The little known history behind an Easter basket mainstay.

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If you've been to the grocery store lately you have probably noticed that the aisles are filling up with Easter treats—neon marshmallow Peeps, milk chocolate bunnies, and, of course, Cadbury Creme Eggs. Those creamy, chocolatey confections, which disappear from store shelves in April only to reappear in January, have become an Easter basket favorite, thanks in part to the popular "clucking bunny" advertisement that has been on the air since 1982. They are so popular, in fact, that some 500 million eggs are made each year, according to food website, Eat This Not That!

So where did the idea for a chocolate egg with a sugary creamy "yolk" come from? It all started back in 1824, when John Cadbury opened his first shop in Birmingham, England, selling tea, coffee, cocoa, and drinking chocolate, made by grinding up cocoa with a mortar and pestle. After purchasing a four-story warehouse in 1831, Cadbury expanded his cocoa product line and launched his manufacturing business.

Of course, Cadbury wasn't the only chocoholic in Birmingham. He had some competition in Joseph Fry, who in 1847 started experimenting with moldable chocolate, according to The Kitchn. When Cadbury got wind of that he started testing his own take on moldable chocolate and came up with the filled chocolate egg. The first Cadbury Easter Egg was hatched in 1875, several years before Cadbury's first milk chocolate bar came into existence in 1897. According to Cadbury's website, the original Easter Eggs were much fancier than what we find in our Easter baskets nowadays with a dark chocolate shell filled with dragees—sugar-coated chocolate drops—without a fake sugar yolk in sight.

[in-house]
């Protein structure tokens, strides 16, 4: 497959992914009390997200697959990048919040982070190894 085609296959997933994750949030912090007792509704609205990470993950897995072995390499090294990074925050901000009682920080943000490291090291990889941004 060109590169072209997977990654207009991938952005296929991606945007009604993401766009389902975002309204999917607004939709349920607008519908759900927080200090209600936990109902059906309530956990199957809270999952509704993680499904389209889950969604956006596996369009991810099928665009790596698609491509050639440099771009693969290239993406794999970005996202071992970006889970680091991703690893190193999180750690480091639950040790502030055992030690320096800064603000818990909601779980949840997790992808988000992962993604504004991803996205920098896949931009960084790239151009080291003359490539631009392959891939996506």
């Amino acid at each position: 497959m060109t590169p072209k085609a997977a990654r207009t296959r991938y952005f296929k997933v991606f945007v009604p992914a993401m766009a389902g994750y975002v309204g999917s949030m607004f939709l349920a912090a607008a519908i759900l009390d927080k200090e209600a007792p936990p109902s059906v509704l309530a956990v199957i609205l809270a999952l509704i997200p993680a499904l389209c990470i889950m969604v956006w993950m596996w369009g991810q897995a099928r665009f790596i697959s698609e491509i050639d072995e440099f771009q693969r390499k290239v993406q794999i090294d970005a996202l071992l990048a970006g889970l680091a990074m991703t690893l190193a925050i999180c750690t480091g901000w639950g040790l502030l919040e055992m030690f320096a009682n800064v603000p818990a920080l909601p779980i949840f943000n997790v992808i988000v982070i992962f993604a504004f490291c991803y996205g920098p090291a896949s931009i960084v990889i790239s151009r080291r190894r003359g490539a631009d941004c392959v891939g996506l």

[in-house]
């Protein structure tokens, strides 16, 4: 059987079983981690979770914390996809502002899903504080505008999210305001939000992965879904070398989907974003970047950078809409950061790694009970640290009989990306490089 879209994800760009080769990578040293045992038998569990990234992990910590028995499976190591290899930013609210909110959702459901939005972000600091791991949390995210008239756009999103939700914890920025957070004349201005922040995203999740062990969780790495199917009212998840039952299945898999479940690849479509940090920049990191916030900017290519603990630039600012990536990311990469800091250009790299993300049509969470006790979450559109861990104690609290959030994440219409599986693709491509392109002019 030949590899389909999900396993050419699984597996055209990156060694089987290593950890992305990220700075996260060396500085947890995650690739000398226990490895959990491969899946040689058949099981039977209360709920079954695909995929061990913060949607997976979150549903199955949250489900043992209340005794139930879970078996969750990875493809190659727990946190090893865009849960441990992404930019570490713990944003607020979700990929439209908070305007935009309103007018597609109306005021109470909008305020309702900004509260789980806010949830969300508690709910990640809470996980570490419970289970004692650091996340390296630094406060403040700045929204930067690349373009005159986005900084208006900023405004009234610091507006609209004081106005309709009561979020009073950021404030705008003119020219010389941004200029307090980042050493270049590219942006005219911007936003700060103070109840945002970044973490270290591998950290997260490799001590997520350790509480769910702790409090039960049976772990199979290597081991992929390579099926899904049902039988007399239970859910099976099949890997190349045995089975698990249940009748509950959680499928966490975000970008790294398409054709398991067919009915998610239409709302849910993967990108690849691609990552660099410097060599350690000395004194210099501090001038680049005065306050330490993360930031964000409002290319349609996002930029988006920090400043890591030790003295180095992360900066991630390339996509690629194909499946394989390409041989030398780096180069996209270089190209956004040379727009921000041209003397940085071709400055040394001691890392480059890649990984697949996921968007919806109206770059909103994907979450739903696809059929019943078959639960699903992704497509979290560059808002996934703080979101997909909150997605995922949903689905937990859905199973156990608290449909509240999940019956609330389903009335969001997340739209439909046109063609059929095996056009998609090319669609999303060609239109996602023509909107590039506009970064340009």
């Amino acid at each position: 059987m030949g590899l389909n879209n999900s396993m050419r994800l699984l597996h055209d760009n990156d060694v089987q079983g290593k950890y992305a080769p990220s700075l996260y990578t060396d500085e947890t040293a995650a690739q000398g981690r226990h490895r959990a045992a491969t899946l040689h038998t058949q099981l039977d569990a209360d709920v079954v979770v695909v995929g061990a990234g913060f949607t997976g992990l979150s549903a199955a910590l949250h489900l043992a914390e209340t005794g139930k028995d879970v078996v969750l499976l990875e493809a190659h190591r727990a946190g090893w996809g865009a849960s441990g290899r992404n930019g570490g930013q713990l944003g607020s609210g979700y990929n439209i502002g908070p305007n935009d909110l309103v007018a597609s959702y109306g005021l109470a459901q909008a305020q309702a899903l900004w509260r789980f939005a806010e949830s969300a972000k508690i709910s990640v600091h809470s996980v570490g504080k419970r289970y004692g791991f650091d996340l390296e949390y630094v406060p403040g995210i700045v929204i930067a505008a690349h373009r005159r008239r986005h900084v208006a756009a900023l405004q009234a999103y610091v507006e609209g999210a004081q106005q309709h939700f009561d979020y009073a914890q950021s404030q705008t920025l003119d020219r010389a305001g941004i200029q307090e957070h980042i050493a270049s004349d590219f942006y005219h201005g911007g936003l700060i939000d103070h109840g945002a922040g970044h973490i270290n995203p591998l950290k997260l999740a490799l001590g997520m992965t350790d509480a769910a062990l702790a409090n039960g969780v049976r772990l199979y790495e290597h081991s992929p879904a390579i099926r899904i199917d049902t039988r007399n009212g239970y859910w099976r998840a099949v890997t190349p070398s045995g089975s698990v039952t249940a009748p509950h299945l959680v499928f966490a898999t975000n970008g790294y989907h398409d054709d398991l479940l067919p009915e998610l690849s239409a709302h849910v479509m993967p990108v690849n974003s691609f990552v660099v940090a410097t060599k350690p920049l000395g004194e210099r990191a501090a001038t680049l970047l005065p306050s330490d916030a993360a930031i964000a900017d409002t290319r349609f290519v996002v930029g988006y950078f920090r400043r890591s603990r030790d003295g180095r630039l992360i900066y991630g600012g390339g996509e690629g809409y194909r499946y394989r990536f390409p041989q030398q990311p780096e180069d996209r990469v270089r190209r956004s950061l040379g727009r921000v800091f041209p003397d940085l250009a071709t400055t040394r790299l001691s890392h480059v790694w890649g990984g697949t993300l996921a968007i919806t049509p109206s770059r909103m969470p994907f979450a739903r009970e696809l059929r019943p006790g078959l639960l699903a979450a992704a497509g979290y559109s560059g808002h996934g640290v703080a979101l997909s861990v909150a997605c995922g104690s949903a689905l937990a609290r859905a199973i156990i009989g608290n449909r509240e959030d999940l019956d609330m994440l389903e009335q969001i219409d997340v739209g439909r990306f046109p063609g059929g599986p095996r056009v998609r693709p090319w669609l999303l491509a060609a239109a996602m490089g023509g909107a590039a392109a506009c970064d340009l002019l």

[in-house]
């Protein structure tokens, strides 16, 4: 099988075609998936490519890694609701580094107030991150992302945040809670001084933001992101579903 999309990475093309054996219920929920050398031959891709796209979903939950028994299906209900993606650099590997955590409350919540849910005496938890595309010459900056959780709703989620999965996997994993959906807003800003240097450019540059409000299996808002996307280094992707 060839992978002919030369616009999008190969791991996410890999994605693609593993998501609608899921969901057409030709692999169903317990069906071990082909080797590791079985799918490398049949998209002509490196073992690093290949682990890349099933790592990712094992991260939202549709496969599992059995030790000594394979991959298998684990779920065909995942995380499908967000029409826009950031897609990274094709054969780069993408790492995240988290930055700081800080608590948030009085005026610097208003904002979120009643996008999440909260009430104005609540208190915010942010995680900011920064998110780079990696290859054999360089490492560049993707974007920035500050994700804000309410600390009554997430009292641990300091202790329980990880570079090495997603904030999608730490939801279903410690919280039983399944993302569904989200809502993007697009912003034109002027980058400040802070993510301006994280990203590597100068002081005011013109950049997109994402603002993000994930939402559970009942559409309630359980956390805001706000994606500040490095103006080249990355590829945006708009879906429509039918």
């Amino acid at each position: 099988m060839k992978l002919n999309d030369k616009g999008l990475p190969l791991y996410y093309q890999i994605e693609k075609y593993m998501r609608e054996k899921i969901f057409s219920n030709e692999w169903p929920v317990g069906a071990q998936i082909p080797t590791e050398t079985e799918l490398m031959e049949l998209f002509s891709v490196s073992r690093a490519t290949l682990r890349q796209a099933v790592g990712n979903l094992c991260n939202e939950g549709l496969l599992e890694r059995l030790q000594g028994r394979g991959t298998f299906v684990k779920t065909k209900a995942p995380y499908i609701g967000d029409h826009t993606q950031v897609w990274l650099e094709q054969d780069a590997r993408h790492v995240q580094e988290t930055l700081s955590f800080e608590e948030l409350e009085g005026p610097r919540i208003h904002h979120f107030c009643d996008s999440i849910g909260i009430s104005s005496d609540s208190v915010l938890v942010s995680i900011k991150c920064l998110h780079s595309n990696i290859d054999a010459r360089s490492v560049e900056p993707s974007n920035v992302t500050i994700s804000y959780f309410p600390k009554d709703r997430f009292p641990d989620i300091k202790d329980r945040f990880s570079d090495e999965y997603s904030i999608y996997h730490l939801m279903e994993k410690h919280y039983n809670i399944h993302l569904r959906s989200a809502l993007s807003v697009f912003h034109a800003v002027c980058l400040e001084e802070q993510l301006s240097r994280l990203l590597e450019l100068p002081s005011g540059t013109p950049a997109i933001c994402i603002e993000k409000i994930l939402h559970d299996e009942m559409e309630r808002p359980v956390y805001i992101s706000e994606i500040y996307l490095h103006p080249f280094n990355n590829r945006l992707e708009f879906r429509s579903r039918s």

Chocolate Eggs
Credit: Getty/Erlon Silva - TRI Digital

By 1919 Cadbury and Fry had merged their companies, and in 1923 they created the very first chocolate eggs filled with cream. However the version of the chocolate cream-filled egg that we all know and love wasn't invented until 1963, when it was sold under the name "Fry's Creme Eggs," which are still made today.

The Cadbury version with its fake yolk was introduced in 1971, made by pouring liquid chocolate into a half-egg shaped mold, filling it with white fondant and a dab of yellow fondant, and topped off with more chocolate. The clucking bunny ad came a few years later, helping Cadbury Creme Eggs hop right into our hearts—and giving them a mandatory spot in our Easter baskets.